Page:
4. I won’t argue with your basic premise – that hi fi, like most things, is subject to the law of diminishing returns – but we might disagree about where the threshold lies. I don’t think of myself as an audiophile, but I do appreciate well-recorded music, the virtues of which can so easily be masked by inferior playback equipment.

    I certainly don’t think it’s practical or desirable to try and replicate the Albert Hall in one’s living room, but it is worthwhile pursuing musical presentation that allows one to hear the notes rendered as faithfully as possible. I have just reviewed a CSO Resound download of Muti and the Chicago SO in Prokofiev’s Romeo and Juliet suites and the technical accuracy of this recording is just astonishing. I wonder how much of that comes through on a vary basic system or device? I don’t know, but what I can say is that one doesn’t need to spend $10,000 to realise just how good David Frost’s recording is.

    Ultimately recording is a sleight of hand, a trick, and the end result depends very much on the skills of the prestidigitator. This encompasses all the elements in the recording chain, from the hall to the microphones, the electronics and beyond, and to appreciate the skills involved it makes sense to invest in good playback equipment. If those things don’t matter, then the cost/quality of your equipment is immaterial.

    • Dan, I have a great deal of respect for you as a reviewer, but some of what you say is exactly what I’m talking about. You say:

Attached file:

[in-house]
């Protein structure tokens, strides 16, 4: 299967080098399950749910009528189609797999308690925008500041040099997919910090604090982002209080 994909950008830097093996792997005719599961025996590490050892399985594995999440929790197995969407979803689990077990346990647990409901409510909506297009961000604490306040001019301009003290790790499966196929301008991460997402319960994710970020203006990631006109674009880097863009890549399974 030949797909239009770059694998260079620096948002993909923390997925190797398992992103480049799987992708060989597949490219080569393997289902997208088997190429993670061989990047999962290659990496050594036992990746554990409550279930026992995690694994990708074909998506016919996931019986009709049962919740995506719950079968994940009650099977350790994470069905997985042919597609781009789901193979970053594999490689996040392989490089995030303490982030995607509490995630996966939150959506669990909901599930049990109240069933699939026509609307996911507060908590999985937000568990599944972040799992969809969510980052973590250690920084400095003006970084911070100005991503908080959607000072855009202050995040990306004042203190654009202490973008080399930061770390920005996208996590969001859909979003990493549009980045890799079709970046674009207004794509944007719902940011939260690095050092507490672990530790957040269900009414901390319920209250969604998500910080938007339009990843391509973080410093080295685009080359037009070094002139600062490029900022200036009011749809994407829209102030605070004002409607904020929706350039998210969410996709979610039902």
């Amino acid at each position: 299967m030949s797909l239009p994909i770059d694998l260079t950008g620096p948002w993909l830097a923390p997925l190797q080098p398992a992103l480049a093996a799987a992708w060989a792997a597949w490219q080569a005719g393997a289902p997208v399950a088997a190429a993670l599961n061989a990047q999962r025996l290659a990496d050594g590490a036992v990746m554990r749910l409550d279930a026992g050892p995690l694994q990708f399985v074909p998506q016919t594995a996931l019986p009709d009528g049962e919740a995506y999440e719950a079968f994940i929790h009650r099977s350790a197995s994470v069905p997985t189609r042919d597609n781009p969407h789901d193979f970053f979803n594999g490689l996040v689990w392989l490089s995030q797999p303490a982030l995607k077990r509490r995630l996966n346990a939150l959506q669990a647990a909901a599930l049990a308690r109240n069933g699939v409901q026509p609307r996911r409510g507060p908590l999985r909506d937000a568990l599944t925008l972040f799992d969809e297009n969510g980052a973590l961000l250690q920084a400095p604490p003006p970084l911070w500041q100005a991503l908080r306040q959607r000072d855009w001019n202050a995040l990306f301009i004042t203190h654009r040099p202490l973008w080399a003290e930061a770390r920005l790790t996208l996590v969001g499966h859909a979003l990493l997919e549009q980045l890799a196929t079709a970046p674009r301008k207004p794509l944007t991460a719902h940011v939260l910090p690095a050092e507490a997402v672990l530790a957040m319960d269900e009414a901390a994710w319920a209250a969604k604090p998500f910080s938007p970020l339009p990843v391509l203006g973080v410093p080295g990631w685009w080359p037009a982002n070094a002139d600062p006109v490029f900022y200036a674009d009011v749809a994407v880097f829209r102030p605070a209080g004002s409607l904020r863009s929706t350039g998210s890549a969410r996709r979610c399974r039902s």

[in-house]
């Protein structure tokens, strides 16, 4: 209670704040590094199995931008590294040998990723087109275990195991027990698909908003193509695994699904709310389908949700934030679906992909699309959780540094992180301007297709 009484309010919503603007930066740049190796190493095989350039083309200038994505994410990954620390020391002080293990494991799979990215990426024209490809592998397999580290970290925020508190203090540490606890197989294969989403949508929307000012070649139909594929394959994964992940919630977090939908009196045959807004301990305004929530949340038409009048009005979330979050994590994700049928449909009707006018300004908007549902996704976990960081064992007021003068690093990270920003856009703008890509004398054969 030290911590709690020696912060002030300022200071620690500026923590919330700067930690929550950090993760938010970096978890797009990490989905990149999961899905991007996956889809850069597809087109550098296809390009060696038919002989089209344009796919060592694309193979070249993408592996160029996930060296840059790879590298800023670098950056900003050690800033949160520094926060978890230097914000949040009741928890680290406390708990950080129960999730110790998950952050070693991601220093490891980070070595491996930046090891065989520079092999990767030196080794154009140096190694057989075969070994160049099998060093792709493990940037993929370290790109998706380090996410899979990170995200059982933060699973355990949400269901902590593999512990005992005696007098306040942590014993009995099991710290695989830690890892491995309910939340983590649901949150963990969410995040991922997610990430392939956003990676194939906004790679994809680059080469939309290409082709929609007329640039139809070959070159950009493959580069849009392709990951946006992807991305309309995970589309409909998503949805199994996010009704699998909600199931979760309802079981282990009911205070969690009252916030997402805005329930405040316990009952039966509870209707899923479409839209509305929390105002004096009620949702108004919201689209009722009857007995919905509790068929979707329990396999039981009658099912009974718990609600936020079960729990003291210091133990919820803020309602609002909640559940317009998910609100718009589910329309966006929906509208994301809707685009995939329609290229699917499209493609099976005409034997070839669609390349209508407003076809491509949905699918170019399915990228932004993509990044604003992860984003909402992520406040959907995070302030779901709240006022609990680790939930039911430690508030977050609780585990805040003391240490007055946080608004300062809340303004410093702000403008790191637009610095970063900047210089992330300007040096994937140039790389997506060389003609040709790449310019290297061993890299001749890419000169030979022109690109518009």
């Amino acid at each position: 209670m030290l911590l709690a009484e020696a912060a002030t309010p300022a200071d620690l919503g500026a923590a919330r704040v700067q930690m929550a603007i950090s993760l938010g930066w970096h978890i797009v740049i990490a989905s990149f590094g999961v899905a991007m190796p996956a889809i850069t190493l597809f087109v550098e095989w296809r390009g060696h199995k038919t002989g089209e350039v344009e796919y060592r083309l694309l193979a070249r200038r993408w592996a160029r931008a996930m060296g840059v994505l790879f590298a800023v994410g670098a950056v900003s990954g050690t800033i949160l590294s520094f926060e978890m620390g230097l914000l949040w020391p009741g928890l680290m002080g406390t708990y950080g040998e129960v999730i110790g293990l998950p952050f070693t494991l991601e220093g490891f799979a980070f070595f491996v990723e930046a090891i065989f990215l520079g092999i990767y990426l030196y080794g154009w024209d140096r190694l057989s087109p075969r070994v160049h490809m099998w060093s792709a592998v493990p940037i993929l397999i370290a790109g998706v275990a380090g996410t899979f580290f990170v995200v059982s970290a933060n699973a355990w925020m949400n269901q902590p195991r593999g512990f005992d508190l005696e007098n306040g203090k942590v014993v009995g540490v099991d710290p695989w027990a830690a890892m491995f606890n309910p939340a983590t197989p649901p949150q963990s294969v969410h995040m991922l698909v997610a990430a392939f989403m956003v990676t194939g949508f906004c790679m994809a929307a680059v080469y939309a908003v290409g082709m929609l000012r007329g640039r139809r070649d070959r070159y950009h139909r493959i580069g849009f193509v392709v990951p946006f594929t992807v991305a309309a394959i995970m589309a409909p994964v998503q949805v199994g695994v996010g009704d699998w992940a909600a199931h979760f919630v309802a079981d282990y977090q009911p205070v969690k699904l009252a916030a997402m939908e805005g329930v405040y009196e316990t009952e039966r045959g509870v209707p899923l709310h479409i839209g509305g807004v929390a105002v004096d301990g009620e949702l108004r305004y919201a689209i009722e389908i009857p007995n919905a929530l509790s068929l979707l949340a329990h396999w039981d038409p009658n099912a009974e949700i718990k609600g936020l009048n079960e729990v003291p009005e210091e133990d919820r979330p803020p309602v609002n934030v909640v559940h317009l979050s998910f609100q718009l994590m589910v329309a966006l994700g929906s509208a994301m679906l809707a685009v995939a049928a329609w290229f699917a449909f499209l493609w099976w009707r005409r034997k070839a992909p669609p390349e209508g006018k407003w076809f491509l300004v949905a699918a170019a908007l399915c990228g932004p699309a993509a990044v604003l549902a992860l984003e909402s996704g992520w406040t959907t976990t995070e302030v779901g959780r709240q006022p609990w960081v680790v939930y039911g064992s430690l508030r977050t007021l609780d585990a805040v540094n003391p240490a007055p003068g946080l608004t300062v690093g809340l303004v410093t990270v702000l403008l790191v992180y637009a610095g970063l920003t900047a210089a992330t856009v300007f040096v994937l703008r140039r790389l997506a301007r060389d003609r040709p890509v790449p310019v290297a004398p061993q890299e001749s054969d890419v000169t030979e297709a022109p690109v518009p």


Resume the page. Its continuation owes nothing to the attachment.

“hear the notes rendered as faithfully as possible”

      How do you know if it’s faithful? You can only compare the sound to an internal, subjective ideal; you can’t compare it to the actual sound of the performance in its venue. As you say below, it’s all sleight of hand; so what exactly does “faithful” mean?

      Then you say:

      “I wonder how much of that comes through on a vary basic system or device?”

      I think the music comes through. If it’s the sound that’s important, then, perhaps, it won’t; but if it’s the music that counts, then I’d posit that most anything these days – except for crappy standalone Bluetooth speakers – do a darn good job, compared to the stereo equipment I had in my youth.

      I appreciate good recordings; bad recordings irk me. (I was listening last night to an old Julian Bream recording; I got that box set of his stuff recently. Some of the tracks were badly miked, others were very loud while some were soft.) But if you don’t need to spend $10,000, I’m curious: how much is your audio system worth?